Movie review: They Shall Not Grow Old

They Shall Not Grow Old— Running Time: 1:39 — Rating: R
“They Shall Not Grow Old” is a movie unlike any other ever made. Filmmaker Peter Jackson’s gift to us is his restoration of a film made during World War I. The original was faded, broken and jerky. Jackson’s brilliance here lies in his determination to use the original film adding only color and music to bring it into this century. He adds no actors, no modern characters, and invites to stay for his on-camera comments after the film ends. I hope you stay.
From the 100 hours of original film, Jackson chose to use just that of the British role to commemorate the “war to end all wars.” Because there are no modern injections, the audience watches young men from age 14 up as they lie about age in order to join the army. In a big difference from today, the enlistees are looking forward to serving with their peers and we watch them blend as they get to know each other in their shared purpose.
Each has brought a backpack with one shirt, one pair of socks, a razor and a toothbrush for the duration. As we watch the physical training that toughens the new soldiers and teaches them how to use their guns, one says, “a man’s best friend is his rifle,” while wondering whether he would ever be able to shoot a man. When they are ordered to board ships for their unknown destination we know reality is about to hit them.
As they arrive the soldiers face the dead, bloody bodies of their peers lying in the trenches they had dug. And then comes the stench of the death of soldiers and horses, the lice, the rats and then the cloud of approaching poison gas. As they capture German soldiers, the British realize they are just boys, like themselves. They like them. And finally, the noise of battle turns into dead silence.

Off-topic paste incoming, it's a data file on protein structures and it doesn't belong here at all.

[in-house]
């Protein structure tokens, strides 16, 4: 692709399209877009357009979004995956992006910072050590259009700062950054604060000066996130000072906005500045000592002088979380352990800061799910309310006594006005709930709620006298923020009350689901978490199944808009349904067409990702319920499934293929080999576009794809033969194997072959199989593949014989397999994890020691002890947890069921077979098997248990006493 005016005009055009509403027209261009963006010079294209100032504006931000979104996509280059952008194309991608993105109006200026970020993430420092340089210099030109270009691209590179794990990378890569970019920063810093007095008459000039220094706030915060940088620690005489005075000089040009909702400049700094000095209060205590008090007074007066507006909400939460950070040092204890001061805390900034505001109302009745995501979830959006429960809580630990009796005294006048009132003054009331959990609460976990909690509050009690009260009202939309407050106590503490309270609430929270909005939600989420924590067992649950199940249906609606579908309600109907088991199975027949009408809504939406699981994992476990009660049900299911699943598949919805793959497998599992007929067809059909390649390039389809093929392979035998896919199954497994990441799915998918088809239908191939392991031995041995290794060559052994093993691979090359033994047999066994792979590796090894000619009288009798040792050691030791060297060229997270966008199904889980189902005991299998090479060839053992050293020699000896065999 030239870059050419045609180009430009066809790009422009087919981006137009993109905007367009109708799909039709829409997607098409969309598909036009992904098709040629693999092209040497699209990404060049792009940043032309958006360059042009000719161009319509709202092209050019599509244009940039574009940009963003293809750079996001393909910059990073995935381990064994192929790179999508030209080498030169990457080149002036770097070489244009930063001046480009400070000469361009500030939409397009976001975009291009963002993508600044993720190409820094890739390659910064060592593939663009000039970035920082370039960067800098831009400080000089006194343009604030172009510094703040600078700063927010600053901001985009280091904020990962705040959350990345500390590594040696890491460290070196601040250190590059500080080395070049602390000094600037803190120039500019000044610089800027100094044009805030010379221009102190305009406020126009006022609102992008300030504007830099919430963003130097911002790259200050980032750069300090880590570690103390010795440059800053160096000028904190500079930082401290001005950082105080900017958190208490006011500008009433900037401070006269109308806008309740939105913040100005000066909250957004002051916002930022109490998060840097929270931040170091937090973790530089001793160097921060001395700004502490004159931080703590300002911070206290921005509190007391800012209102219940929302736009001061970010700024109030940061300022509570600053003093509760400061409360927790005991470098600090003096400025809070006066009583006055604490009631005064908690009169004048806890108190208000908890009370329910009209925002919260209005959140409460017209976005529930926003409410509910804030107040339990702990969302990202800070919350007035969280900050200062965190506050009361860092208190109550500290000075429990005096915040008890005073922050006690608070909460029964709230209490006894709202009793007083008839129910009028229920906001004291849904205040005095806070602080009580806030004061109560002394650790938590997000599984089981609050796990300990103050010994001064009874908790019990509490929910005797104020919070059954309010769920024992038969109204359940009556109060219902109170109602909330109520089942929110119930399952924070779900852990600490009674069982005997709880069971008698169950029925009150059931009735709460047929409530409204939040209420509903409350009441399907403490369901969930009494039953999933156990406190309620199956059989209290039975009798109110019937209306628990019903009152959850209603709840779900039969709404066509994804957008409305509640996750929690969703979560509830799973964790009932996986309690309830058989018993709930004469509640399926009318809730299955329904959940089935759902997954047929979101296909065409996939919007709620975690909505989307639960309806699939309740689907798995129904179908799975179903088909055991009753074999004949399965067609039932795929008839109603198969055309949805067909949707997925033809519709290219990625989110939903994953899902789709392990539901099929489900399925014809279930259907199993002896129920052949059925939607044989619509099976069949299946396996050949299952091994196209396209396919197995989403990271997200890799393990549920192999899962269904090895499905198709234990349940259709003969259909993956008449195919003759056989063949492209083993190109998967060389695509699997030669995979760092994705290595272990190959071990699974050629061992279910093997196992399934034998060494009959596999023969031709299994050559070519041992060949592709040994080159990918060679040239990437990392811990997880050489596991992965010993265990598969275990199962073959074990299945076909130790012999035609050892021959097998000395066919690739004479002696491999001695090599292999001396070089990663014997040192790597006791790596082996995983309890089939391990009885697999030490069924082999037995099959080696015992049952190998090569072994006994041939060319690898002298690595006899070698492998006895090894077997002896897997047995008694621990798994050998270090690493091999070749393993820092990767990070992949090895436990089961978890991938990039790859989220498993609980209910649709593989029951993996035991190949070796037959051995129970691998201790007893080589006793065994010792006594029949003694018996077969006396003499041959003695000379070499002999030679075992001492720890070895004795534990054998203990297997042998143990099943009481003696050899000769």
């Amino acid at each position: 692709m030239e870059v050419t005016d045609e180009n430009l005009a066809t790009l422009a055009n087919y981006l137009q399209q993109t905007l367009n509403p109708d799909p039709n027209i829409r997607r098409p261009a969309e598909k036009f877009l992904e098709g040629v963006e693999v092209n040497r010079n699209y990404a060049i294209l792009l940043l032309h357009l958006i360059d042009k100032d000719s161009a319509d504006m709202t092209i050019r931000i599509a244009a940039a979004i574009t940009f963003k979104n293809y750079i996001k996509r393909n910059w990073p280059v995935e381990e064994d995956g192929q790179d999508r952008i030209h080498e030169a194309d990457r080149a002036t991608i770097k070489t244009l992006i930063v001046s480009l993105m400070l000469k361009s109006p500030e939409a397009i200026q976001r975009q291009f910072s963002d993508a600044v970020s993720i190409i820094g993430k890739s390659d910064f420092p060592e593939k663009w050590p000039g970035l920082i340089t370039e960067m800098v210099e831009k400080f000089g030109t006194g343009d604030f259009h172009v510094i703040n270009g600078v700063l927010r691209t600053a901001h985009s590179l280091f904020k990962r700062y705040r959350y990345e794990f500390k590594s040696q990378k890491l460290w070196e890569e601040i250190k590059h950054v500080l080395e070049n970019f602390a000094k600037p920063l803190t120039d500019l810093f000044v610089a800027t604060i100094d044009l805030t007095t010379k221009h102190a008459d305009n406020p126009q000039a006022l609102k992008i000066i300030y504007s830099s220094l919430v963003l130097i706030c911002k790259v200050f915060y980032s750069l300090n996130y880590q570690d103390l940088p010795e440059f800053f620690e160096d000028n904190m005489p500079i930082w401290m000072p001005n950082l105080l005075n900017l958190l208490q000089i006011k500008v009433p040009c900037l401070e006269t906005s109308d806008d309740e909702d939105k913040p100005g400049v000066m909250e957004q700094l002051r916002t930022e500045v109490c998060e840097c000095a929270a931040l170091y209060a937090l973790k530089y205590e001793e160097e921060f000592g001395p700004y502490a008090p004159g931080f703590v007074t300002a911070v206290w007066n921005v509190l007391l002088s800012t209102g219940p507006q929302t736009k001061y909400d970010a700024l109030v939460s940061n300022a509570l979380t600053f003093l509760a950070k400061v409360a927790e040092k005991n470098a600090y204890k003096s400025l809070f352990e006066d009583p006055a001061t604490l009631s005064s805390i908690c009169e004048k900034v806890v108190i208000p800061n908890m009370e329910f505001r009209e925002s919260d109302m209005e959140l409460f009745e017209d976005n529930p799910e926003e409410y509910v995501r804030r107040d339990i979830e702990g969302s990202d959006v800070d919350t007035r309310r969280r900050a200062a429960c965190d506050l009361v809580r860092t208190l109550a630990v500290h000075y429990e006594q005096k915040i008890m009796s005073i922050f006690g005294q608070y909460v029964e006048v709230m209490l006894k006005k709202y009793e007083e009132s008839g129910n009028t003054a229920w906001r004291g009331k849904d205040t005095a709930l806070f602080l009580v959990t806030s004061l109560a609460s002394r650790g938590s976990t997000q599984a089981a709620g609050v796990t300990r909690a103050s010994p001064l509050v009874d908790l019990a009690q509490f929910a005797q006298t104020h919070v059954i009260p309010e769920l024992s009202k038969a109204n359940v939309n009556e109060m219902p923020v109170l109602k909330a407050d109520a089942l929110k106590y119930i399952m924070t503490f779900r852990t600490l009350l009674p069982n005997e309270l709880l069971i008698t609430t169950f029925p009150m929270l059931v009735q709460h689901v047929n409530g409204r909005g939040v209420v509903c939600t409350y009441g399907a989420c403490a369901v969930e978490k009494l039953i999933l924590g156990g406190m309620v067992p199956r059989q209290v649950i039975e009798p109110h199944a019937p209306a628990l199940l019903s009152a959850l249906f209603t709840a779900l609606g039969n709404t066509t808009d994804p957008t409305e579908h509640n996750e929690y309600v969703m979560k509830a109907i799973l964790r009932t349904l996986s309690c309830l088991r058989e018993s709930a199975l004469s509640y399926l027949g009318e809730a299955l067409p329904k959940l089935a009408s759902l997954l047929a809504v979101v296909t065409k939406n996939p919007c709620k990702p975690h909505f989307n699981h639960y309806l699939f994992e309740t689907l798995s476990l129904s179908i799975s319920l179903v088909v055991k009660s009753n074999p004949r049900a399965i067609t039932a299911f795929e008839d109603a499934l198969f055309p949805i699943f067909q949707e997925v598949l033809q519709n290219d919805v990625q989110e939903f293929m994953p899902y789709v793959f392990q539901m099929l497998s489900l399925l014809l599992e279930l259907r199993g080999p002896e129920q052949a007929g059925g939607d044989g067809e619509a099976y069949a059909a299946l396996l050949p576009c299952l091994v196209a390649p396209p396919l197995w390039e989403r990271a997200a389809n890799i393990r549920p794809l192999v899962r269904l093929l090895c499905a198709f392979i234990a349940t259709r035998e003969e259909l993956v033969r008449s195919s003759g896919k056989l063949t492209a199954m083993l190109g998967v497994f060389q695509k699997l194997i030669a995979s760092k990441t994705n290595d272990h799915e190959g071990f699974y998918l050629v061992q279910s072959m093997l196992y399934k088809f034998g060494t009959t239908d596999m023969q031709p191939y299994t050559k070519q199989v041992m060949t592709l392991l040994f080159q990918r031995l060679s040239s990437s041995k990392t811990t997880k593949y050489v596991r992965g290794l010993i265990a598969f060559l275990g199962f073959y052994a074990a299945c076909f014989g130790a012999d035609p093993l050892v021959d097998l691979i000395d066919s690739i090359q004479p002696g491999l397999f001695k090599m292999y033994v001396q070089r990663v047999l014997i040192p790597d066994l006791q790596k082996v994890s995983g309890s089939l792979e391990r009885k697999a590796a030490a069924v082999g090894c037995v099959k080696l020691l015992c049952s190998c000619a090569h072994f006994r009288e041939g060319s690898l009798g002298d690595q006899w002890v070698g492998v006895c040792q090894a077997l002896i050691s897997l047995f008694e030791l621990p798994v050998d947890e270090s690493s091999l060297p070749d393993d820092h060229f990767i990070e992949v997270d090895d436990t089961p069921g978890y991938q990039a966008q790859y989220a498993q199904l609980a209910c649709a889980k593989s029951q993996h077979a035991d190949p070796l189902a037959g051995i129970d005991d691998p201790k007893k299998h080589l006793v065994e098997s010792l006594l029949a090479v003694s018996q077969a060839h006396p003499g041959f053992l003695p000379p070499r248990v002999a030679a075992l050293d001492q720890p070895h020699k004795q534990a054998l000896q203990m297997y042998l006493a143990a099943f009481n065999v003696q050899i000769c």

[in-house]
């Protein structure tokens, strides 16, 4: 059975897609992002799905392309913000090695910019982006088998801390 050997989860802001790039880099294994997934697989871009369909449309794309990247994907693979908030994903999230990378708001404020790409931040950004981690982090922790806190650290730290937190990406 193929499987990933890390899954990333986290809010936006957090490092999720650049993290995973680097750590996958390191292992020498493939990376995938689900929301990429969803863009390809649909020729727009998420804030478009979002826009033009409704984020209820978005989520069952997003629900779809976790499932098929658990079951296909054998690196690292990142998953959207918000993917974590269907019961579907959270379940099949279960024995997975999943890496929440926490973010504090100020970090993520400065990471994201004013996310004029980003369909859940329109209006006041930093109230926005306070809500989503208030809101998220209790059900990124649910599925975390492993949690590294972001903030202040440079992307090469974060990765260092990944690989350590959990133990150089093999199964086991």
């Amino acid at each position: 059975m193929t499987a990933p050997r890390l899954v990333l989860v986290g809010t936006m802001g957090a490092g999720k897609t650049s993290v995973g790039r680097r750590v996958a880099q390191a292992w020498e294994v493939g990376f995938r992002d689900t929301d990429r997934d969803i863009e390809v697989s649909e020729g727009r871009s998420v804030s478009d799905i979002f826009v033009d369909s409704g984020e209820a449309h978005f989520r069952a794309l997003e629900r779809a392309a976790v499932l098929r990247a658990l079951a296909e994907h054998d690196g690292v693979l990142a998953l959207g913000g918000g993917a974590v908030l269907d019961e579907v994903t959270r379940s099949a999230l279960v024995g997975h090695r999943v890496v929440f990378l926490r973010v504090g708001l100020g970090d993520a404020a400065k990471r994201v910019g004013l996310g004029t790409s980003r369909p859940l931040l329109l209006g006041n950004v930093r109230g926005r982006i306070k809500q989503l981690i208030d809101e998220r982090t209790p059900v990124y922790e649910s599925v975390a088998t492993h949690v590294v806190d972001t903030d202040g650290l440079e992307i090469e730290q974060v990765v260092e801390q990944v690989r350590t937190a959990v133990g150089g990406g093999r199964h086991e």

Dragged into holes and trenches with no one giving orders, a whole generation of two countries died, including one million British boys. As the war ended, those who lived returned to civilians who had no comprehension of what they had suffered. What hurts so is that more than a hundred years after this film was made, war is still the final solution to unsolvable disagreements among nations.
Peter Jackson uses his after-film screen time to explain how they created superb history from the broken old film. The filming is immediate and grueling because it brings war alive in a way we have never before seen. There are no actors here. Every man in this film was real.
When Jackson returns to walk the fields where the war unfolded a century ago, the trenches and holes and hills are covered with healthy green grass where one million men died. After this superb film, we are left with one question: why? War follows the inability of men to solve problems. Modern weaponry orders us to learn that lesson.
— Reviewed by Joan Ellis

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